I cant believe that May is here already! Today is May Day or the pagan celebration of Beltane. Traditionally a May Queen was selected to honour the fertility of Mother Earth and the day was celebrated with much meriment including dancing round the May Pole. Well although there is no May blossom here or any dancing round any May Poles, I have been busy in the garden. Just a few weeks ago I was starting to feel a bit discouraged, looking around the garden thinking how awful everything looked. The lawn was pale and sparse, no sign of any buds or blossom on the fruit trees and the soil was cold and wet. Well, what a difference a few weeks of milder, sunny weather makes! The plants and trees in the garden have sprung into growth, the soil has dried and warmed up, even the lawn, which had

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The Mid March Garden.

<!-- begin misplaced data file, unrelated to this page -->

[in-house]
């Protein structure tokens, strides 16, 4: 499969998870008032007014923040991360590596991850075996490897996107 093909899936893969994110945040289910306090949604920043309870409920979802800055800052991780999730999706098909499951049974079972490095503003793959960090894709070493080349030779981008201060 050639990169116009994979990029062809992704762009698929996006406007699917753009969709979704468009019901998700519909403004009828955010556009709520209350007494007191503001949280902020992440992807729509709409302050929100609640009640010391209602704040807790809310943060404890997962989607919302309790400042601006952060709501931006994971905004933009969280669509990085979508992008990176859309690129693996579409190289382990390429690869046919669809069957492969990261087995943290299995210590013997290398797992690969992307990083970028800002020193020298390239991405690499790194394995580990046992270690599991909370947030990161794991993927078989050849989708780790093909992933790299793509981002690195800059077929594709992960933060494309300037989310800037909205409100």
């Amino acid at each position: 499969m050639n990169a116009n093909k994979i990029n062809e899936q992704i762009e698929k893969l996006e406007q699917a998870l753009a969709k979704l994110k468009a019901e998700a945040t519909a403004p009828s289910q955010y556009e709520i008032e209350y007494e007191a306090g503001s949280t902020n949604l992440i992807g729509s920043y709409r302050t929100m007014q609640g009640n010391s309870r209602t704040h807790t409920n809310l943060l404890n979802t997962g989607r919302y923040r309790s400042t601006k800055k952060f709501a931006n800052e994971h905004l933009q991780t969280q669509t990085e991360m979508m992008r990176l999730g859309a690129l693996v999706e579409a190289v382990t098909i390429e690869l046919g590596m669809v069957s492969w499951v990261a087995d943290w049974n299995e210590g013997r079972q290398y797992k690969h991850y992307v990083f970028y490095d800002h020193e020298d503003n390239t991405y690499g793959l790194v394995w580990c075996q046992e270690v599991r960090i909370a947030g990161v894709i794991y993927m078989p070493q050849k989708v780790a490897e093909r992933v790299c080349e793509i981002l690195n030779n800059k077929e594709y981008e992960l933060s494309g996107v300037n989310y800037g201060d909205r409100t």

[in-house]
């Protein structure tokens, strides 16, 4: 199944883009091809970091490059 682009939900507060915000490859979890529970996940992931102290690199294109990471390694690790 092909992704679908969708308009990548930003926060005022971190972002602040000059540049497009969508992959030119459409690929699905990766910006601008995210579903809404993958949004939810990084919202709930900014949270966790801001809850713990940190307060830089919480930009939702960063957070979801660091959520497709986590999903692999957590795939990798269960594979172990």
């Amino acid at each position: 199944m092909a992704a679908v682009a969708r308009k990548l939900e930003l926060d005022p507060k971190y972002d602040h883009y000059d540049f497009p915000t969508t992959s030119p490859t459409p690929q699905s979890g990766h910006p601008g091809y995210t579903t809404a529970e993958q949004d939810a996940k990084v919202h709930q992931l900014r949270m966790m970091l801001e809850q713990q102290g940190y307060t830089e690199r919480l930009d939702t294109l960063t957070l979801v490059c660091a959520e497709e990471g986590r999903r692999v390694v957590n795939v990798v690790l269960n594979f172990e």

Person Author: Helen Fowler Calender March 17, 2013 Posted Tags: , , , , , Comment No Comments

The weather has been completely mad the last week or so. It started with warm sunny weather with spring like temperatures. Then came snow, then sun, then snow and so on... Saturday was damp but mild with the sun trying hard to get out. Woke this sunday morning to a very wet, partially flooded garden after heavy rain overnight. Now as I sit at the computer, it's snowing, heavily... and laying!! Never mind mad March hares, it's mad March weather!! Still there is lots of work to be done inside. I have seedlings to pot on... Tomato, lettuce, leek and flowers seedlings need to be moved into individual pots or modules, and if this weather continues, I will be starting lots more veg inside. I have started sweet peas in toilet tubes and they are growing well in the cold growhouse. As

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Growing Onions – “Non Conventional” way

Person Author: Gavin Conway Calender February 10, 2013 Posted Tags: Comment 3 Comments
onion seedlings